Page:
Temperatures Still An Issue For Some CUSD Classrooms - Coronado Eagle & Journal | Coronado News | Coronado Island News: Coronado City News

Temperatures Still An Issue For Some CUSD Classrooms

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Posted: Thursday, September 12, 2019 1:38 pm

It felt like a mild summer and going into the school year, it seemed like we might not need to worry about heat days. Then, September came and brought heat advisories over the last week. While many residents might find the heat tolerable in their homes, the heat conditions at the Coronado schools are not ideal.

According to Coronado schools’ superintendent, Karl Mueller, “There is a perception that, as a beach community, our classroom temperatures benefit from the constant coastal breeze. In reality, our predominantly redbrick buildings attract and retain heat. During periods of dry heat, Santa Ana winds, or humidity, only hot air is circulated causing our learning environments to reach temperatures in the mid-80s. The heat is compounded when you consider the addition of 25-35 warm bodies in each classroom.”

In 2016, the governing board of the Coronado Unified School District (CUSD) formed the Committee to Analyze Student Learning Environments (CASLE) to study the impact of CUSD heat conditions on student learning and to propose strategies for remediating the conditions. After studying ideal conditions for learning, the CASLE committee set three goals for CUSD classrooms: “Reduce the temperature of every classroom to 78 degrees or less on 97% of school days; Provide an air ventilation system that positively impacts Indoor Air Quality (IAQ) by striving to keep the CO2 level in each classroom below 1000 ppm; Investigate and install systems that can reduce classroom humidity levels to not greater than 65%.”

Some progress has been made over the years to reach CASLE committee goals. Some classrooms received high-tech ceiling fans and some solar blocking film on the windows. Still others were outfitted with “split-system” air conditioning units. Nonetheless, a number of classrooms at the school are still too hot.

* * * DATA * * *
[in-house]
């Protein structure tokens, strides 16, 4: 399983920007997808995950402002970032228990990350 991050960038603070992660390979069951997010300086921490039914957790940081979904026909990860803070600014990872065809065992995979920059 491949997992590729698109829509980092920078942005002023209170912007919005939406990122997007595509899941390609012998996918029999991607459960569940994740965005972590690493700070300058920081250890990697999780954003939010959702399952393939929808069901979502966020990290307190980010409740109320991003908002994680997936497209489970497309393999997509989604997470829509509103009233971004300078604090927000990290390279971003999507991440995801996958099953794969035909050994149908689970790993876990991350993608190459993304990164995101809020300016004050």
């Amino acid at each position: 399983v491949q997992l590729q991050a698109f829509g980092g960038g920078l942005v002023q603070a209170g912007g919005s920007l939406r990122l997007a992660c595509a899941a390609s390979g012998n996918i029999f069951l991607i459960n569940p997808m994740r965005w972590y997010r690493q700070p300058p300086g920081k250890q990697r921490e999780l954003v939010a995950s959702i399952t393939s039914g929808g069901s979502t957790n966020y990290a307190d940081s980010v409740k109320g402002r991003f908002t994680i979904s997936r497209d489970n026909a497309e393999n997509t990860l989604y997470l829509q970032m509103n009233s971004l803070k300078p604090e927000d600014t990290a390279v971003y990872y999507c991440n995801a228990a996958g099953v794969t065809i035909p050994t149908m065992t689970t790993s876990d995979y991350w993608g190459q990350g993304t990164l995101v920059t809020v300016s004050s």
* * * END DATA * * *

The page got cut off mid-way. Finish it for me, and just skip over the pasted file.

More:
Both parents and students have commented on the heat in classrooms. According to one Coronado High School student, “Some class rooms are ok. But others are insanely hot … It’s distracting.” Additionally, a parent of a middle school student said her students looks forward to getting “a prime seat in one of the classrooms because it is in front of a fan.”

The warmth of the classrooms is not merely an issue of comfort. In fact, a study from the National Bureau of Economic Research shows the impact of heat on student learning by examining the relationship between average PSAT scores of students and the number of high temperature days (those over 89 degrees) during the 365 school days prior to the test dates. It found that scores were worse for students who had more high temperature days. Moreover, even including temperatures below 89 degrees, there is a direct link of a one percent decline in student learning for every single degree increase in temperature. The good news, according to the study, is this: “[F]irst measures of school-level air conditioning penetration across the US suggest such infrastructure almost entirely offsets these effects.” So, the problem for Coronado is fixable, should the schools be able to continue to cool rooms that are still too hot.

Although prior to this summer, the CUSD was able to add cooling units in the most severely affected rooms, Assistant Superintendent, Donnie Salamanca, says that this past summer, there was, “a full plate of summer projects including the new roof and turf at CHS. No split systems were installed over the summer.”

With regard to the heat situation, Mueller says, “Fortunately for us this typically only impacts a handful of days at the beginning and end of the school year. On these days, we encourage our students and staff to wear sunscreen and stay hydrated; and recommend for our families to acquaint themselves to our CUSD Heat Day Guidelines (available on our website).”

Temperatures are forecast to decline over the coming week.

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